Yes! As hahaha and strange and as it may sound, but that’s true. A Frenchman sues Uber over a bug that revealed his affair to his wife and led to an unusual divorce. Uber sent notifications to devices even after the user logged out due to a bug. And the Frenchman happened to call the uber from his wife’s phone, and the notification kept coming to the wife afterward. Through those notifications, the wife caught the cheating and filed for a divorce against the man. So, the angry Frenchman sues Uber with $45 million in the name of damages.
4. Flaws are probably not the right things to cover!
Equifax is the evidence…
Do you think it’s important to take accountability for failures that genuinely happen from your end? What if we don’t do that? What big of a difference does that make? You being a corporate and accepting a mistake is not 100% well received by society, but if you hide it for x,y,z reasons, you are in a hell of trouble. Equifax did what it shouldn’t have done. Equifax (one of the famous credit reporting agencies) hid one of its most significant flaws and put 143 million Americans’ data in devastation. How?
A software being vulnerable to hackers is a big dilemma for 21st-century manhood, and many companies are working on that. Equifax was no exception, and hackers stole over 143 million consumer records, including names, social security numbers, birth dates, and worse, their credit card numbers. The agency kept the breach a secret for so long, and people couldn’t get more unhappy and mad at the company. This does question the companies’ morality, and they need to stop being too scared to accept the flaws.
5. A glitch caused target detection issues in F-35 fighter planes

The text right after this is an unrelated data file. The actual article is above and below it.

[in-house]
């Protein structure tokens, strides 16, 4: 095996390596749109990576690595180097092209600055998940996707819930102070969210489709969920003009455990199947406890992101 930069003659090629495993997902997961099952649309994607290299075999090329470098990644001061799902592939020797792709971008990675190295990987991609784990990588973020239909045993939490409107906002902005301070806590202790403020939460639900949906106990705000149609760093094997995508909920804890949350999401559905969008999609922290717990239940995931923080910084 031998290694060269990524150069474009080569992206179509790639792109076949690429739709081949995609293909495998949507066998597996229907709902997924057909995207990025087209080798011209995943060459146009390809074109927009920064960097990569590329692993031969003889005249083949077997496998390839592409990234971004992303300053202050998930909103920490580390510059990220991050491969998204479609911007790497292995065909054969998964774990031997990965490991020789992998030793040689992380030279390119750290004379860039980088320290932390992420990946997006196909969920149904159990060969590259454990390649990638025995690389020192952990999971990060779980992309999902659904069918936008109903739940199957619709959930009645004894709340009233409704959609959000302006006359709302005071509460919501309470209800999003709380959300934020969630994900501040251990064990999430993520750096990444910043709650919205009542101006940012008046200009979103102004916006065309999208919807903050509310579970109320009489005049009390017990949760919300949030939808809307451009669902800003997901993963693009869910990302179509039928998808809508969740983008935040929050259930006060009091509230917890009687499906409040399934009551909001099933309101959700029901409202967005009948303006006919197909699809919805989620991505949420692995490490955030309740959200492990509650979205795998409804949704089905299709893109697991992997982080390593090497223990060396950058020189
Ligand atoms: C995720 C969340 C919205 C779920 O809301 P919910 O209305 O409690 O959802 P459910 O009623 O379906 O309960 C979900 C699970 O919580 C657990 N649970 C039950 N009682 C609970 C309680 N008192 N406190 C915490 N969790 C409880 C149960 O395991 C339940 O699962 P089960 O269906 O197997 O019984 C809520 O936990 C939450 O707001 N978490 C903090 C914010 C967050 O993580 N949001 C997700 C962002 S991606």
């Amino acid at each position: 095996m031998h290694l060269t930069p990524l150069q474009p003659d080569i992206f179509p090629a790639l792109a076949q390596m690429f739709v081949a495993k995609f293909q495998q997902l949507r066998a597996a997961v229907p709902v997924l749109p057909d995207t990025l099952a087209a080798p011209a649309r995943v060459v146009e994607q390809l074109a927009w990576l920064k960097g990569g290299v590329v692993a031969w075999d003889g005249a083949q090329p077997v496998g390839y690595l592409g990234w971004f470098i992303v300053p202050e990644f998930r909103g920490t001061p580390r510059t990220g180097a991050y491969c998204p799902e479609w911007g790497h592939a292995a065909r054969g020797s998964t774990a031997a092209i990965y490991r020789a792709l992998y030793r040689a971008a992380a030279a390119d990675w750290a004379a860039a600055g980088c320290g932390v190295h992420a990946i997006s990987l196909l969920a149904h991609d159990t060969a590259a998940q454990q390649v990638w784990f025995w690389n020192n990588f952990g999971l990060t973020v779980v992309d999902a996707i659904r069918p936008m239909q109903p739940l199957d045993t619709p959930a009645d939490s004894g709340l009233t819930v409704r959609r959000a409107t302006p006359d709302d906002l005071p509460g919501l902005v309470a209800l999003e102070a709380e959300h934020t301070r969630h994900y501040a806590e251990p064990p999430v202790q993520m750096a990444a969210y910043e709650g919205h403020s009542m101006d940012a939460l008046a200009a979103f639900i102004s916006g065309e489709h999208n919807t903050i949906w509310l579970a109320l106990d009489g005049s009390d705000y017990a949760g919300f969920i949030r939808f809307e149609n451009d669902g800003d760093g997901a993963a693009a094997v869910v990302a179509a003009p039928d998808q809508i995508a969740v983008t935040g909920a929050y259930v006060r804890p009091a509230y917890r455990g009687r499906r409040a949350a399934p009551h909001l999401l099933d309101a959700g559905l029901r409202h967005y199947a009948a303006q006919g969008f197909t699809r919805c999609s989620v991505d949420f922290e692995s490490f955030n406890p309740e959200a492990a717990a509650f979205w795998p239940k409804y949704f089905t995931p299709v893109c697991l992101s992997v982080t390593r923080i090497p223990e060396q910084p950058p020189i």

We have another pivotal software failure that caused a target detection problem in F-35 fighter planes. As you can see, these failed software systems that we are addressing are sensitive and typically need close attention. The reason being that they are matters of safety and security, individually or together as a nation. It is so crucial for fighter pilots to keep their targets in check like always. Now, how can they do the job if their target is interrupted or diverted? Isn’t that scary? Yeah, the engineers found that the bug can inaccurately detect the target, and boom, you put yourself, your peers, and others in danger. The software couldn’t see a single or multiple or no targets at all in the sky ringing the bell to the world (a known news agency headline reads ‘F-35’s are seeing double’).
6. A wrong siren that shook Hawaii for 30 minutes
The Hawaii Emergency Management Agency’s alarm made an utterly false siren due to some design flaws. It warned people of a missile strike on Hawaii. That being said, it’s ultimately a human error and presumably gave so many people a heart attack. The agency informed everybody of the wrong alert after 30 minutes of the alarm in January 2018.
7. Investment bank undervalues SolarCity Corp by 400million with a touch of a glitch
An investment bank undervalued the SolarCity Corp by $400 million that came for their assistance for a company sale. Tesla Motors signed the agreement and took over the company for $2.6 billion before the glitch was detected. However, it was too late by then, but Tesla did clear some of that difference in the company’s stock.
With that happy ending, we want to conclude that flaws are common. Being accountable and accepting responsibility can help so many people, even you as an organization. If you like the type of content we publish, do subscribe to us by clicking subscribe to blog button and give us a thumbs up on our social media, where we do a lot of social sharing and fun.